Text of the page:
Puff, the Magic Dragon
|"Puff, the Magic Dragon"|
|Single by Peter, Paul and Mary|
|from the album Moving|
|Peter, Paul and Mary singles chronology|
"Puff, the Magic Dragon" (or just "Puff") is a song written by Peter Yarrow of Peter, Paul and Mary from a poem by Leonard Lipton. It was made popular by Yarrow's group in a 1962 recording released in January 1963.
Lipton wrote a poem about a dragon in 1959, and when Yarrow found it, he wrote the lyrics to "Puff" based on the poem. After the song was released, Yarrow searched for Lipton to give him credit for the song.
The lyrics for "Puff, the Magic Dragon" are based on a 1959 poem by Leonard Lipton, then a 19-year-old Cornell University student. Lipton was inspired by an Ogden Nash poem titled "Custard the Dragon", about a "realio, trulio little pet dragon".
The lyrics tell a story of the ageless dragon Puff and his playmate, Jackie Paper, a little boy who grows up and loses interest in the imaginary adventures of childhood and leaves Puff to be with himself. The story of the song takes place "by the sea" in the fictional land of "Honah Lee".
Lipton was friends with Yarrow's housemate when they were all students at Cornell. He used Yarrow's typewriter to get the poem out of his head. He then forgot about it until years later, when a friend called and told him Yarrow was looking for him, to give him credit for the lyrics. On making contact, Yarrow gave Lipton half the songwriting credit, and he still gets royalties from the song.
Yarrow now sings the line "A dragon lives forever, but not so little boys" as "A dragon lives forever, but not so girls and boys", to be fair to boys and girls. The original poem also had a stanza that was not incorporated into the song. In it, Puff found another child and played with him after returning. Neither Yarrow nor Lipton remembers the verse in any detail, and the paper that was left in Yarrow's typewriter in 1958 has since been lost.
Speculation about drug references
After the song's initial success, speculation arose—as early as a 1964 article in Newsweek—that the song contained veiled references to smoking marijuana. The word "paper" in the name of Puff's human friend Jackie Paper was said to be a reference to rolling papers, the words "by the sea" were interpreted as "by the C" (as in cannabis), the word "mist" stood for "smoke", the land of "Honahlee" stood for hashish, and "dragon" was interpreted as "draggin'" (i.e., inhaling smoke). Similarly, the name "Puff" was alleged to be a reference to taking a "puff" on a joint. The supposition was claimed to be common knowledge in a letter by a member of the public to The New York Times in 1984.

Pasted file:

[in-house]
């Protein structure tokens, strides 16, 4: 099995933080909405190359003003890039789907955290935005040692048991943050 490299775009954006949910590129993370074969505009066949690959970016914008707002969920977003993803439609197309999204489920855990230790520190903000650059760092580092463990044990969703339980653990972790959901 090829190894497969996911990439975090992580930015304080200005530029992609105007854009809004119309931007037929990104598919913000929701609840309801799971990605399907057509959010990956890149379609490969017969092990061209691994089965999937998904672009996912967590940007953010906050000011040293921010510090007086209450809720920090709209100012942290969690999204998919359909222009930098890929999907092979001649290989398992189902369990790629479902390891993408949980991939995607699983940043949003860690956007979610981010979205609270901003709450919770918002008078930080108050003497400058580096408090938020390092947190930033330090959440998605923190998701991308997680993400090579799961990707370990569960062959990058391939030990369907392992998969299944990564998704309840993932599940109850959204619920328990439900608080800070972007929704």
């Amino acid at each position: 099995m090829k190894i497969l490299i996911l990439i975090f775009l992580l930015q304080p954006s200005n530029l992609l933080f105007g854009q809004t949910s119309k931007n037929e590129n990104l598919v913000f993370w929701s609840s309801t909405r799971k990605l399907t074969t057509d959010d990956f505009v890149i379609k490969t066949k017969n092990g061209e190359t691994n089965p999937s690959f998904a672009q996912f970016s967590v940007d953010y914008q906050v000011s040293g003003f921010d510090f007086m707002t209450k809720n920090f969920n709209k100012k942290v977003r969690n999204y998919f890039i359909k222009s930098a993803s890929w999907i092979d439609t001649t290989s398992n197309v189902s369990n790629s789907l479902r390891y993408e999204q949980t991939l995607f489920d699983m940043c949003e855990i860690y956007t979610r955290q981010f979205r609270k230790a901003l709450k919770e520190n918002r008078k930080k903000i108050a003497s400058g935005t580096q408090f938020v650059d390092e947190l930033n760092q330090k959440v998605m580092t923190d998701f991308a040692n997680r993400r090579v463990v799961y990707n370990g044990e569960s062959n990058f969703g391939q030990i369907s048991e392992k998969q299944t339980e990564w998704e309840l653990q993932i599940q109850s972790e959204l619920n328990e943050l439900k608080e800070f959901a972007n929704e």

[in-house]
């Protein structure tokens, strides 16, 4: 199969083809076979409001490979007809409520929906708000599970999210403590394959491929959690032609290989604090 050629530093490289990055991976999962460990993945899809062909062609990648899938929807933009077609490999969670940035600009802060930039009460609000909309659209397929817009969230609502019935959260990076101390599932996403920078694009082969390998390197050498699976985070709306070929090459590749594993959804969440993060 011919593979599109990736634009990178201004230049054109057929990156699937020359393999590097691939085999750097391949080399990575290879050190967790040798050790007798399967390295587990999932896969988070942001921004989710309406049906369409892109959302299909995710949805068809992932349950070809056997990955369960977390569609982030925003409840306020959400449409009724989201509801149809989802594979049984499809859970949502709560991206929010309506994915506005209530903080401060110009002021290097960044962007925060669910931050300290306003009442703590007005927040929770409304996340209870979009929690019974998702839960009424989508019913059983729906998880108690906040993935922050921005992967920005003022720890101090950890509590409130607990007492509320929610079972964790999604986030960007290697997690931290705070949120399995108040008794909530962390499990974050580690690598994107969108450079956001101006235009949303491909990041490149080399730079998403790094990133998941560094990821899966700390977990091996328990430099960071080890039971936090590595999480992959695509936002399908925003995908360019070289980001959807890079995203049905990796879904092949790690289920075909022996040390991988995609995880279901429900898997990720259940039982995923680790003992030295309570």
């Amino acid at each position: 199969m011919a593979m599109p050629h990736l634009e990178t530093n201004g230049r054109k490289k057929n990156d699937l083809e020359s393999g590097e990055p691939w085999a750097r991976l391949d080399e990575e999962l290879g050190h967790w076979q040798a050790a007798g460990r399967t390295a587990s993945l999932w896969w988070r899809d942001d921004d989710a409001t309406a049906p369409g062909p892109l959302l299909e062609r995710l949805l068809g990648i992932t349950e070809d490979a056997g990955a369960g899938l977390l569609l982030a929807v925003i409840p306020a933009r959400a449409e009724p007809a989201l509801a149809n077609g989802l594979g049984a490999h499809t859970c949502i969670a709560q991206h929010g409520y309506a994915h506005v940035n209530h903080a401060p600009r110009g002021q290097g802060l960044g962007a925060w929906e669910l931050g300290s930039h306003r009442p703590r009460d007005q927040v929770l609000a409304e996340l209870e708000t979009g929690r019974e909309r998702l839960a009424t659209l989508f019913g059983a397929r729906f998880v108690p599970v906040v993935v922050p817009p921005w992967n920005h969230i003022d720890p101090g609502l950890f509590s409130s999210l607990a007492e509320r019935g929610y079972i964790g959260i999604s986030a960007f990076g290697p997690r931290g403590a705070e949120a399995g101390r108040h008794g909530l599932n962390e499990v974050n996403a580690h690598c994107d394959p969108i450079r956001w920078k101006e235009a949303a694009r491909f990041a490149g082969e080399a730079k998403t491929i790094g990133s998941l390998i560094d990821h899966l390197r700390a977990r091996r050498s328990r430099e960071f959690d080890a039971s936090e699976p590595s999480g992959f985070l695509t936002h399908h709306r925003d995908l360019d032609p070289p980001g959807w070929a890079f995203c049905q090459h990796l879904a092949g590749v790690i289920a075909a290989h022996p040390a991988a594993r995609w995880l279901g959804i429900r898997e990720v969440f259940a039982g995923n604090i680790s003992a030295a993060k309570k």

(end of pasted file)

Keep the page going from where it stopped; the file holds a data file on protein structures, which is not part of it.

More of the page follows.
The authors of the song have repeatedly rejected this interpretation and have strongly and consistently denied that they intended any references to drug use. Both Lipton and Yarrow have stated, "'Puff, the Magic Dragon' is not about drugs." Yarrow has frequently explained that the song is about the hardships of growing older and has no relationship to drug-taking. He has also said that the song has "never had any meaning other than the obvious one" and is about the "loss of innocence in children." He has dismissed the suggestion of it being associated with drugs as "sloppy research".
In 1973, Peter Yarrow's bandmate, Paul Stookey of Peter, Paul and Mary, also upheld the song's innocence in a novel way. He recorded a version of the song at the Sydney Opera House in March 1973 where he set up a fictitious trial scene. The prosecutor of the trial claimed the song was about marijuana, but Puff and Jackie protested. The judge finally left the case to the "jury" (the Opera House audience) and said if they would sing along, the song would be acquitted. The audience joined in with Stookey and at the end of their sing-along, the judge declared the "case dismissed."
Notable recordings and chart performance
In 1961, Peter Yarrow joined Paul Stookey and Mary Travers to form Peter, Paul and Mary. The group incorporated the song into their live performances before recording it in 1962. The trio's 1962 recording of "Puff the Magic Dragon" entered the top 40 of the Billboard Hot 100 charts on March 30, 1963, and peaked at number two, kept out of the top spot by "I Will Follow Him" by Little Peggy March. It topped Billboard's Adult Contemporary charts. It also reached number ten on Billboard's R&B chart. In Canada, the song reached number four in April 1963.